Make a Payment

Guzaitis Dental Blog

Home » Is There A Possible Link Between Cancer, Heart Disease, and Oral Hygiene?

Is There A Possible Link Between Cancer, Heart Disease, and Oral Hygiene?

Oral health care and hygiene are something you should invest in, especially if you intend to keep your teeth for a lifetime. A regular dental health routine may spare you from gum disease and tooth decay.  Studies have revealed that oral care promotes general health and is instrumental in preventing or lessening the possibility of contracting pancreatic cancer. But what is the connection between these two, one may wonder?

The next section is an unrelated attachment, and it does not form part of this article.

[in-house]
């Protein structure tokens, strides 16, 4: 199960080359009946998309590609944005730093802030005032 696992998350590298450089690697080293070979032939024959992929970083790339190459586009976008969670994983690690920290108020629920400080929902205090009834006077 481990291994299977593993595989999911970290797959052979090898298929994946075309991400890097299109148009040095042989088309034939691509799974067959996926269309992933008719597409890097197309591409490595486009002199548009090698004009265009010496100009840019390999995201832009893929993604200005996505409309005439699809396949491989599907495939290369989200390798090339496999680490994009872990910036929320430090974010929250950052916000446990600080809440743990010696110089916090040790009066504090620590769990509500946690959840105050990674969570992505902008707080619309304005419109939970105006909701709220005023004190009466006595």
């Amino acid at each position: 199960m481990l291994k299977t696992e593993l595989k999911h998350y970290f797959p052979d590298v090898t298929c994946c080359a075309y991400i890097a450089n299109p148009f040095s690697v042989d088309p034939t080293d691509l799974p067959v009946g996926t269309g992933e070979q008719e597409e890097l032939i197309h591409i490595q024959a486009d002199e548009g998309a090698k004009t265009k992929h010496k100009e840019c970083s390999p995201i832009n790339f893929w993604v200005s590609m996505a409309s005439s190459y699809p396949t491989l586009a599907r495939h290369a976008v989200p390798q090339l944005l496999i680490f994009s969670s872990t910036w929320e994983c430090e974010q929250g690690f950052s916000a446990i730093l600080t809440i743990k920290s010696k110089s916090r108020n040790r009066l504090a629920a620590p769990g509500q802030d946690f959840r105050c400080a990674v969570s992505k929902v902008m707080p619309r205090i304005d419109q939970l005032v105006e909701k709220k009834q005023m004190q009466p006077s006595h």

Researchers from Sweden and Finland have established a connection between pancreatic cancer and periodontitis for the first time.

Link Between Cancer Heart Disease and Oral Health

What This Study was About

The University of Helsinki, the Helsinki University Hospital in Finland, and the Karolinska Institute in Sweden researchers have been studying the bacteria that cause periodontal disease for quite some time now. This is a condition where patients experience tooth loss because the tissues around their teeth become inflamed. The study has also shown how this bacteria is linked to the onset of cancer. Researchers proved that the primary virulence factor of bacteria Treponema denticola (Td), which is linked to periodontitis, also occurs in malignant tumors of the gastrointestinal tract. These tumors tend to occur in patients who are diagnosed with pancreatic cancer. Enzyme Td-CTLP proteinase activates enzymes used by the cancer cells to attack healthy tissue. It also reduces the immune system’s effectiveness by inactivating molecules that inhibit these bad enzymes.